This week a Super Blue Blood Moon will form, representing an exceptionally special photographic experience.

Taking place on Wednesday 31st January, this rare celestial occasion is when a blue moon and a lunar eclipse combine with the moon being at its closest point to Earth, and it’s a genuinely an unbelievable event. The last time these three elements combined was back in 1866. To make sure you maximize this unique event, read our expert guide on how to photo the moon.

As the brightest and biggest item in the night sky, the moon is a great based on use as an introduction to astrophotography.The moon is so large that

you can quickly shoot it with a typical telephoto lens, and it’s likewise brilliant enough that you can use a shutter speed fast enough to prevent needing to use a tracking mount.But even though the moon is fairly simple to photo in the night sky, you still require to utilize the ideal methods and careful preparation to obtain a great shot. Understanding how to photograph the moon

begins with getting yourself a long zoom lens to guarantee you get close enough to capture information. A 70-300mm telephoto zoom is a great starting point, however if you actually desire fill the frame with the moon, you might want to look into getting a extremely telephoto zoom. Don’t worry if you have not got a DSLR or mirrorless camera though, as a range of bridge video cameras also provide huge zoom lenses. A tripod is also a must to avoid video camera shake when taking moon pictures. Check the weather forecast in advance, as it goes without saying, to photo the moon you’ll require a clear and cloudless sky.Rent a lens Not fortunate adequate to have a large zoom lens in your collection? You can rent gorgeous bits of glass easily from the like of

Calumet or Lenses For Hire. Pollution in huge cities can in some cases obstruct of a crisp clear shot, so think about driving out to someplace wherethe air

will be cleaner to photograph the moon.Look online for charts that reveal moonrise times, and if you can, wait up until as late at night as possible, so the sky will be totally dark and the moon will be brilliant and clear versus a black backdrop.We hauled our devices into the back garden half an hour prior to midnight to get everything set up for our chance at the top of the page.When you’re prepared to go, make sure your video camera is established so you’ll be shooting in raw format.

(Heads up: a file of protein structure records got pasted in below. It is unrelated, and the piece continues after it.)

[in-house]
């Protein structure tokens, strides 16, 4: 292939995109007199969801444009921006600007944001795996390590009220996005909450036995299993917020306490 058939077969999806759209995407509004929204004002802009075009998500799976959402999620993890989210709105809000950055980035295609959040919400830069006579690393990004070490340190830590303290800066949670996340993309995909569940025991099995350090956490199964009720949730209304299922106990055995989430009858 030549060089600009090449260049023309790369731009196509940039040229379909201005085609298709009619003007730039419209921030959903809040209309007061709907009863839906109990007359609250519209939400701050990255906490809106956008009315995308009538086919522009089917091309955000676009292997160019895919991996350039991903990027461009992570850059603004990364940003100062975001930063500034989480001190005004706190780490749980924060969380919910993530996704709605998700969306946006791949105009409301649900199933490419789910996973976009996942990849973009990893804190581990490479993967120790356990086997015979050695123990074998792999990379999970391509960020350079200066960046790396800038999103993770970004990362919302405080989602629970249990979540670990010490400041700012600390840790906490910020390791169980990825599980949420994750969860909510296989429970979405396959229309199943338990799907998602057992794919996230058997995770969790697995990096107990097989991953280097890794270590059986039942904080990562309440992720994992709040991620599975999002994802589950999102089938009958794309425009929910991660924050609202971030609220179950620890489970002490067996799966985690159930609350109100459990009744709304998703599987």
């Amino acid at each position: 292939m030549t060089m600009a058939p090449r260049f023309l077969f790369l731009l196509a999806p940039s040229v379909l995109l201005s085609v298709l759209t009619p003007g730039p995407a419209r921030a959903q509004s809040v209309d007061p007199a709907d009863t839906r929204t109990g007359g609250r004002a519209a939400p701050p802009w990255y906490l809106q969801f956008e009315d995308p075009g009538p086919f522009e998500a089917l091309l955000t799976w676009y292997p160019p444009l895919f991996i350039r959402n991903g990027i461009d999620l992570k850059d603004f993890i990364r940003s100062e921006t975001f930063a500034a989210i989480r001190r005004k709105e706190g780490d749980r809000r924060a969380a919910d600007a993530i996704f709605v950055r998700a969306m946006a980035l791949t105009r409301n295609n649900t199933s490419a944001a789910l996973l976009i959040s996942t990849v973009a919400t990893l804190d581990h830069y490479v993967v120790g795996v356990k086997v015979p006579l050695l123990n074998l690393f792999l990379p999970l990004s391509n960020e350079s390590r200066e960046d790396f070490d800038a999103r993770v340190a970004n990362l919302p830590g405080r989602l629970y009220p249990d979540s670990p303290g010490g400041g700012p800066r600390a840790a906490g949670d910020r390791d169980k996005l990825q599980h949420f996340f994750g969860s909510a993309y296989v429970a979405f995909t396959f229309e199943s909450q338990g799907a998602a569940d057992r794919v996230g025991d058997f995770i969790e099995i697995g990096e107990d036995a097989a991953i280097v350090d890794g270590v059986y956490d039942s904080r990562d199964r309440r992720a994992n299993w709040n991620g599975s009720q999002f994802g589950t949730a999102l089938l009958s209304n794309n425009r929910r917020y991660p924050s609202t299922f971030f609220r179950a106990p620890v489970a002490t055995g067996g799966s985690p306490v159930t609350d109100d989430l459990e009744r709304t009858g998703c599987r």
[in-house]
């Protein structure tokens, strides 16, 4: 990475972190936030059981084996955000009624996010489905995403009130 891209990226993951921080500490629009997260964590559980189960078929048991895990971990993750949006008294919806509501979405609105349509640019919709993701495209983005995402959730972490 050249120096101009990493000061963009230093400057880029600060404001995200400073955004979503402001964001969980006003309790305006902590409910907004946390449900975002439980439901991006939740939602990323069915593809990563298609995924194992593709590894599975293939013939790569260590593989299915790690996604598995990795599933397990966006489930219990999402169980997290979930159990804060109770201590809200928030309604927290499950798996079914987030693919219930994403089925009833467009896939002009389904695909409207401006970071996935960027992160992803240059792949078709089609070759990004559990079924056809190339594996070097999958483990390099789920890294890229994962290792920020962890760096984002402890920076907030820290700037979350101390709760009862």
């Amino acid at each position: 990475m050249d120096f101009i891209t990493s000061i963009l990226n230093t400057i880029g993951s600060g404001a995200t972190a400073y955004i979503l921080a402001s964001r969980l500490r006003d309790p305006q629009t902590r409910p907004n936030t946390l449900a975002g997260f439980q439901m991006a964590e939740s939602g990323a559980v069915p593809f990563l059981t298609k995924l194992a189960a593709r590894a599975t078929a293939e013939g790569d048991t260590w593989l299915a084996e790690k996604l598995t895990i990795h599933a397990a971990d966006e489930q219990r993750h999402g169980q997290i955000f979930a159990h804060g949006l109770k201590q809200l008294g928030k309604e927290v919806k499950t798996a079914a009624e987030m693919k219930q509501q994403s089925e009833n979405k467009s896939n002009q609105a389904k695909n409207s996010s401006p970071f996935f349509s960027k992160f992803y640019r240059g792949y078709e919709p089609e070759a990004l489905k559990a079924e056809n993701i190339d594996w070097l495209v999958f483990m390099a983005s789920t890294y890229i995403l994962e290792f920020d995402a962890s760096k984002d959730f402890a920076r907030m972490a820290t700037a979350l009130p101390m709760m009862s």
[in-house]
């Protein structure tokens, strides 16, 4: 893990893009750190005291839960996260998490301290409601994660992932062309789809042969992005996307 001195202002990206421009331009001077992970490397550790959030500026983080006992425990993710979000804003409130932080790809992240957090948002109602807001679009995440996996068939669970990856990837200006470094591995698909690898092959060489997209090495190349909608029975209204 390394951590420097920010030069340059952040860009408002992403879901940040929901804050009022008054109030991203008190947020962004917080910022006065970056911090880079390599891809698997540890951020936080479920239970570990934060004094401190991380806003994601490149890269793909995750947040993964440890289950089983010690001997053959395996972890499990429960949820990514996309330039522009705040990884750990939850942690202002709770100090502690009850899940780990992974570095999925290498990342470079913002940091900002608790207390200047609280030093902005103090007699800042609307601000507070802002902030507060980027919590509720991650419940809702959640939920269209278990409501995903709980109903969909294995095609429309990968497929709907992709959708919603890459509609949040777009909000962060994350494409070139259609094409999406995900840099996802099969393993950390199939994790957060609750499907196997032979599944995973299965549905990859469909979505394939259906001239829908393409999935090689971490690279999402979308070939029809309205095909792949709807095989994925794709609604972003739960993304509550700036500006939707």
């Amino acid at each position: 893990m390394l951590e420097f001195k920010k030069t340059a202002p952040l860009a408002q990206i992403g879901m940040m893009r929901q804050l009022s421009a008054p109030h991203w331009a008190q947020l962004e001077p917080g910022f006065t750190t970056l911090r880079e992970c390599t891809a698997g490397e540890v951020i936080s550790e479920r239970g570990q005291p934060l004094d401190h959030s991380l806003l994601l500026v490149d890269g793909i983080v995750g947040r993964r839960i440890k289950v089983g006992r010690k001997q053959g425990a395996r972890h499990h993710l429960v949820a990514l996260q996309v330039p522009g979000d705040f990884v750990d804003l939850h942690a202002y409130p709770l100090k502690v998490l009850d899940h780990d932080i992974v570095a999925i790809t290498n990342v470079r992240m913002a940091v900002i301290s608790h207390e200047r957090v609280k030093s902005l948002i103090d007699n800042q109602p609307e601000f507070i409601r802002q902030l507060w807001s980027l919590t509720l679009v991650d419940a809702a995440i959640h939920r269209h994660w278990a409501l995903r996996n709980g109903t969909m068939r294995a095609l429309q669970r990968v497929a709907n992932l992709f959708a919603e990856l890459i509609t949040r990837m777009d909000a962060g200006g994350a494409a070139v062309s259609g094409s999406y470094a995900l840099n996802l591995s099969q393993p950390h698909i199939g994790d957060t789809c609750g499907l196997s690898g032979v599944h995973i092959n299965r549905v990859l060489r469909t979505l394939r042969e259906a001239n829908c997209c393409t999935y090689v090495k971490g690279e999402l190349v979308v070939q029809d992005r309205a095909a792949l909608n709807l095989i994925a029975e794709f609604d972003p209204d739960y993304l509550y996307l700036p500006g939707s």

This will give you the image quality you require in order to be has the most significant visualimpact.Image 2 of 4 2. Focus close Once you’ve picked a suitable time to shootthe moon, the method ispretty uncomplicated. You’ll need a lens of 300mm or longer to get it at a reasonable size in the

frame. A tripod will

keep your cam still, and a remote shutter release will lower shaking more- if you do not have one, set the electronic camera’s self timer to a couple of seconds in the Setup menu.Image 3 of 4 3. Ready up Switch your cam to Manual mode and your lens to manual focus. Your exact exposure will vary according to the conditions, however in manual direct exposure mode start with ISO800, a shutter speed of 1/250 sec and an

aperture of f/5.6. Adjust the ISO or aperture until you can see detail plainly in the surface. Avoid using a slower shutter speed as you tweak the settings. This will lead to the moon blurring. It’s simple to ignore these hidden dangers.Image 4 of 4 4. Focusing The moon will not fill the frame, so evaluating focus can be a problem. The very best way to focus is to use Live View mode, then focus and thoroughly by hand focus on the moon’s surface.Make the moon bigger When you’re deciding when to shoot the moon, it’s also worth keeping in mind that it isn’t constantly the same range from the earth.

Its orbit is elliptical, so this range varies at various times. When there’s a moon that’s closer than around 220,000 miles (360,000 km)from the earth, this is understood as a very moon. The distinction in size and brightness in between an extremely and a micro moon isn’t really big, but even a small change can make a difference to your shots. For detailed details about the moon, try the Moonrise and Moonset calculator. Missed out on the complete moon?You can still get a good moon picture -crescent moons produce gorgeous shots, and three-quarter moons will reveal great crater detail.You’ll have to fill in your place, which will then allow you to find all sorts of helpful details, such as moonrise and moonset times. On this website you can likewise discover a much rarer occasion, the lunar eclipse. This can be a stunning sight, because during a complete lunar

eclipse the moon can be transformed into a glowing red color. Throughout this event, the moon is much less bright than when it’s illuminated by the sun, so you’ll have to use a higher ISO or broader aperture. But the outcomes can be stunning.Watch out for condensation As the temperature level drops during the night, you’ll typically discover that any moisture in the air will condense on any equipment you have visible. On your tripod, bag or even the outside of the cam, this can be unpleasant, but not dreadful. It’s when it forms on the lens, viewfinder and rear screen that it becomes a genuine issue. You can reduce the likelihood of condensation by offering your gear some time to gradually acclimatize, rather than taking it straight out of a warm vehicle or house into the cold air. But on lots of nights you’ll still discover condensation will form, so bring plenty of cloths and cleaning package.

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This week a Super Blue Blood Moon will form, representing an exceptionally special photographic experience. Taking place on Wednesday 31st January, this rare celestial occasion is when a blue moon and a lunar eclipse combine with the moon being at its closest point to Earth, and it’s a genuinely...